Has the Return On the Cash Value of Whole Life Insurance Been Really Bad?

If you watch financial television shows you have been told that the rate of return on money invested into a whole life insurance policy is awful. Many fee-based financial advisers, whose income depends on managing investors’ portfolios, agree the returns on investment in a whole life insurance contract is poor.What is this poor return compared to and is there any benefit to owning this contract?

Some of the criticisms about whole life returns:

1) It takes years, sometimes decades for the cash value to break even,
2) The commission on whole life is so high that the product can never have a good return. It is only sold by salespeople out to make money.
3) Whole life insurance has a lousy return compared to stocks; and investors cannot afford to earn these substandard returns – especially in their early years,
4) It is “too expensive.” An investor who needs coverage would be better off buying term life insurance and investing the difference.
5) A policy owner never has access to 100% of the cash value unless they lapse the policy.

The purpose of this article is to discuss some of the objections surrounding whole life insurance and its returns.

Investment advisers continually plead with their clients to “take a long-term approach” to investing. Even with that advice, many of the temptations in the investment marketplace convince the average investor to abandon their plans and chase the promise of better returns. Promises of quick returns usually end up being money-losing endeavors.

Cash value policies require a commitment by the investor to “stay on course.” The break even point of a whole life policy depends on many factors like: the insurance company, the design of the policy’s premium vs. face value, and the interest rate that is credited to the policy among other things.

In general, whole life policies that are designed to have the maximum face amount, or death benefit, for the premium will take longer to break even. These types of policies can take decades to break even but their purpose wouldn’t be to accumulate cash anyway, the purpose would be to acquire a larger permanent death benefit.

On the other hand, a policy designed to build cash with a minimum amount of death benefit will accumulate cash faster, breaking even in less than 6 years.

If investors need all of their money in less time than this while still needing the life insurance protection, they may be better of “buying term and investing the rest.”

The commission earned by an agent selling the whole life policy can be as much as 100% of the first year’s premium, and this is the main reason that the policy has a low cash value in the early years. After a few years, however, policy returns accelerate making up for the loss of earnings on the front end. The policy owners who continue to hold the policy will benefit from the ones who abandon.

The rate of return of whole life insurance should never be compared to that of the stock market.

First, whole life has a contractual minimum rate of return on the cash value; stocks do not. In addition, insurance companies invest policy owner’s money into fixed income securities, like bonds, that historically are less volatile but have lower returns than stocks.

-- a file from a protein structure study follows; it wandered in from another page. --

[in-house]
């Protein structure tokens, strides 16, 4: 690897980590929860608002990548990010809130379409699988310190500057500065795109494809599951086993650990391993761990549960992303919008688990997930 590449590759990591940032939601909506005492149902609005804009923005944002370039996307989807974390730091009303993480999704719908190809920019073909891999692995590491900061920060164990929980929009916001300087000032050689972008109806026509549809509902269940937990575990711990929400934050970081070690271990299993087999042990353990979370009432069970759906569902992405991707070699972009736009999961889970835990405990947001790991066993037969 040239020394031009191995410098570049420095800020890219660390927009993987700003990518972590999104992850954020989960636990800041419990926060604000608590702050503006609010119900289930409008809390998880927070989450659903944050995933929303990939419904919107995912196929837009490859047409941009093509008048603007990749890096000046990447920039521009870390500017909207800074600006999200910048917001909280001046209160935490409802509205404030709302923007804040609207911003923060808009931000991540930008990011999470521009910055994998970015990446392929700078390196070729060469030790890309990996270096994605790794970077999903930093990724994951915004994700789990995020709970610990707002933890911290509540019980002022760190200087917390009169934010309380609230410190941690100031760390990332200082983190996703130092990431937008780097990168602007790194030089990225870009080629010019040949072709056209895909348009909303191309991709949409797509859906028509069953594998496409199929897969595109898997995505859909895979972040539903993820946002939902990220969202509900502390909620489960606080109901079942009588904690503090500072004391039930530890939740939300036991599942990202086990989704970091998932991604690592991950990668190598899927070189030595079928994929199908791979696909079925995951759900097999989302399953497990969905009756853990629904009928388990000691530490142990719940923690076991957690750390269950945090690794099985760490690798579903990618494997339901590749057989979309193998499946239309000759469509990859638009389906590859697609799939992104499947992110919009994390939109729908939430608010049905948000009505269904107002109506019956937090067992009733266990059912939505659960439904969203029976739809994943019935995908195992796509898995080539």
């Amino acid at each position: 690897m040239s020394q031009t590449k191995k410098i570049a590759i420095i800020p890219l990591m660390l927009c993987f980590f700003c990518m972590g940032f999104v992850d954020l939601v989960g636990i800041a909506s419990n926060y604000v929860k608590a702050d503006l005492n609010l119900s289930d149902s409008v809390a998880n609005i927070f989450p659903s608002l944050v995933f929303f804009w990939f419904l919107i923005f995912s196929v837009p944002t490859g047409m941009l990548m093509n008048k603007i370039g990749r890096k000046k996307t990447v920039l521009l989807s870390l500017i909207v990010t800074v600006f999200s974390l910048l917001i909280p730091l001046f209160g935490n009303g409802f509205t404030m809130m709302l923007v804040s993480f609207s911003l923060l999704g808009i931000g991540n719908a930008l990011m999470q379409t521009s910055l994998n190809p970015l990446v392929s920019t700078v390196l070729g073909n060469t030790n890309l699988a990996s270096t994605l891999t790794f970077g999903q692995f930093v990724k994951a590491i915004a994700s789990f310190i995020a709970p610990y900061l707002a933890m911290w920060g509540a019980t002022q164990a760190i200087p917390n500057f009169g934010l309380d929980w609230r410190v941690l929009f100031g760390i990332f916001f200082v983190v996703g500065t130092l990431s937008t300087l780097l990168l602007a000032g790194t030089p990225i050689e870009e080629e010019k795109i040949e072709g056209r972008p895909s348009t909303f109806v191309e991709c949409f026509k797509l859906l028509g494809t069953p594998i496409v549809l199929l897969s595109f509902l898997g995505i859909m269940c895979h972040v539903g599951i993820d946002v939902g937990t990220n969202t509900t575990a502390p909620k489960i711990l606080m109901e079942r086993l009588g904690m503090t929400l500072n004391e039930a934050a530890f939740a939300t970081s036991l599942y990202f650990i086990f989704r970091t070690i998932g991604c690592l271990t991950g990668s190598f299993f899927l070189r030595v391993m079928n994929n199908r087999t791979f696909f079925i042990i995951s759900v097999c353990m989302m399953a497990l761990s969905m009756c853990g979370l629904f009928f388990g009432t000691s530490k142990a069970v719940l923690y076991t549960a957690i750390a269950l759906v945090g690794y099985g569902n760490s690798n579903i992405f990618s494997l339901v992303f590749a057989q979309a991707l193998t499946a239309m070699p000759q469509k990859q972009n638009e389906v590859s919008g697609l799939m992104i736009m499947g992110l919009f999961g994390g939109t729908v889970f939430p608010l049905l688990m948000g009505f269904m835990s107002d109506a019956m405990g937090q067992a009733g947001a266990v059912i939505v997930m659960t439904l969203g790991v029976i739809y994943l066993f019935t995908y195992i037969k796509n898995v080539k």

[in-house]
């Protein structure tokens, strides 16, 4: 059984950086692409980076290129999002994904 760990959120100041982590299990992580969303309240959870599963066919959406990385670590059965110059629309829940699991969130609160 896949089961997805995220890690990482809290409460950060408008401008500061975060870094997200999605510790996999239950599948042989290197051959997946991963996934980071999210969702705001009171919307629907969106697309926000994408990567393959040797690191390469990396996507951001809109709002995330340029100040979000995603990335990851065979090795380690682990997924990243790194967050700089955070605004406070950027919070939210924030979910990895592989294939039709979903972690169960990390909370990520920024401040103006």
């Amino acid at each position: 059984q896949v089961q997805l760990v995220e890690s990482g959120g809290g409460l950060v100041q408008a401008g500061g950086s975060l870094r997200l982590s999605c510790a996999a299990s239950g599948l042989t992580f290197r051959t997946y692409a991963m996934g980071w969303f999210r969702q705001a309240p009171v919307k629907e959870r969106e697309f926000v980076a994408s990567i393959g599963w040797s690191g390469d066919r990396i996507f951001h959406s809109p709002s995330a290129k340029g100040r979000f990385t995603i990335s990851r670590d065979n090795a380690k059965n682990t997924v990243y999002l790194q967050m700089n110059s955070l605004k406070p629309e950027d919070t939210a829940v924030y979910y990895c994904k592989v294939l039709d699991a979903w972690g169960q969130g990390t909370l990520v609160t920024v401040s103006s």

A fair long-term return comparison for life insurance would be an index like the “Barclay’s Corporate Bond Index.” When this comparison is made, life insurance has had a superior risk adjusted rate of return over this bond index as measured by Beta and Alpha statistics.

Whole life does require significantly more premium than term insurance or the same life insurance amount however term will only cover the individual for a limited period of time or “term” of the contract. If the insured person lives through the term, which of course is hoped, then the premium payments are lost. On the other hand, all of the premiums paid into whole life will be used to pay a claim some point in the future since the policy is designed to cover someone for their “whole life.”

This makes term life insurance an expense and whole life insurance an asset that increases in value each year it is owned.

It is true that a policy owner never has access to 100% of their money unless they surrender the policy. The product is not panacea for all financial needs. If the policy owner doesn’t want to cash in the policy, the permanent death benefit can be used to replace other money that was spent for a specific need or to provide an income.

For example, the life insurance can provide a lump sum of money to replace Social Security money that a retiree doesn’t receive if they wait until age 70 to start receiving the increased income benefits.

Whole life insurance is a tool that can make life much simpler and much more abundant when examined for what it can do and how to compensate for perceived shortcomings. Every financial product has “pros and cons.” Whole life insurance is no different.

It is not an investment that increases (or decreases) rapidly like stocks can. Additionally, whole life is contractually guaranteed not to decrease in value due to investment losses.

The rate of return for whole life insurance and the commissions earned by agents who sell it are debated topics in the financial industry. Life insurance is a long-term asset that should not be compared to the performance of stocks but instead compared to an allocation of fixed income securities. Policies can be designed to accumulate cash value faster by lowering the face amount of the insurance.